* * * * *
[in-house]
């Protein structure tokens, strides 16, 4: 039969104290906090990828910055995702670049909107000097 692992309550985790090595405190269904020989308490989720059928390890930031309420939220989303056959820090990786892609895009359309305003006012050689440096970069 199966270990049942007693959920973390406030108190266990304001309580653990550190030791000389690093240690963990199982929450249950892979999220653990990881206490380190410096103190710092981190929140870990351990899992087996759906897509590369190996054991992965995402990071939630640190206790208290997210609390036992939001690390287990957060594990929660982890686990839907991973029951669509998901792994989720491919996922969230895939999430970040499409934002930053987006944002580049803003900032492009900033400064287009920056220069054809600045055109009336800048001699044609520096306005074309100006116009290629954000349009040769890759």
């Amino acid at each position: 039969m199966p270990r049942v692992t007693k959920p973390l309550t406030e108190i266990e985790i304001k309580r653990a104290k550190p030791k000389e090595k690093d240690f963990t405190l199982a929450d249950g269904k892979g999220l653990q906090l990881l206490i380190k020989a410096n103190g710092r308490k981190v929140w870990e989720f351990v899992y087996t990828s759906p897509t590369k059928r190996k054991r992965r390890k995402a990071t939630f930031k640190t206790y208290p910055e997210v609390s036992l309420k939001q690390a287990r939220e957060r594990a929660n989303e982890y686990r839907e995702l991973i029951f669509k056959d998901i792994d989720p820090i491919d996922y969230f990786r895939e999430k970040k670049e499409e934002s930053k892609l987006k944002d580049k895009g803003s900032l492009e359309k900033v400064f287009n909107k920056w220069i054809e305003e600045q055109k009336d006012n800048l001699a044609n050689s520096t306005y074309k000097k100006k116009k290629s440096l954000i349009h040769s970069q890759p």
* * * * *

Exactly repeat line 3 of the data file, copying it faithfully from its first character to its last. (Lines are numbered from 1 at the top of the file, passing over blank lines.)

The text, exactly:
């Amino acid at each position: 039969m199966p270990r049942v692992t007693k959920p973390l309550t406030e108190i266990e985790i304001k309580r653990a104290k550190p030791k000389e090595k690093d240690f963990t405190l199982a929450d249950g269904k892979g999220l653990q906090l990881l206490i380190k020989a410096n103190g710092r308490k981190v929140w870990e989720f351990v899992y087996t990828s759906p897509t590369k059928r190996k054991r992965r390890k995402a990071t939630f930031k640190t206790y208290p910055e997210v609390s036992l309420k939001q690390a287990r939220e957060r594990a929660n989303e982890y686990r839907e995702l991973i029951f669509k056959d998901i792994d989720p820090i491919d996922y969230f990786r895939e999430k970040k670049e499409e934002s930053k892609l987006k944002d580049k895009g803003s900032l492009e359309k900033v400064f287009n909107k920056w220069i054809e305003e600045q055109k009336d006012n800048l001699a044609n050689s520096t306005y074309k000097k100006k116009k290629s440096l954000i349009h040769s970069q890759p």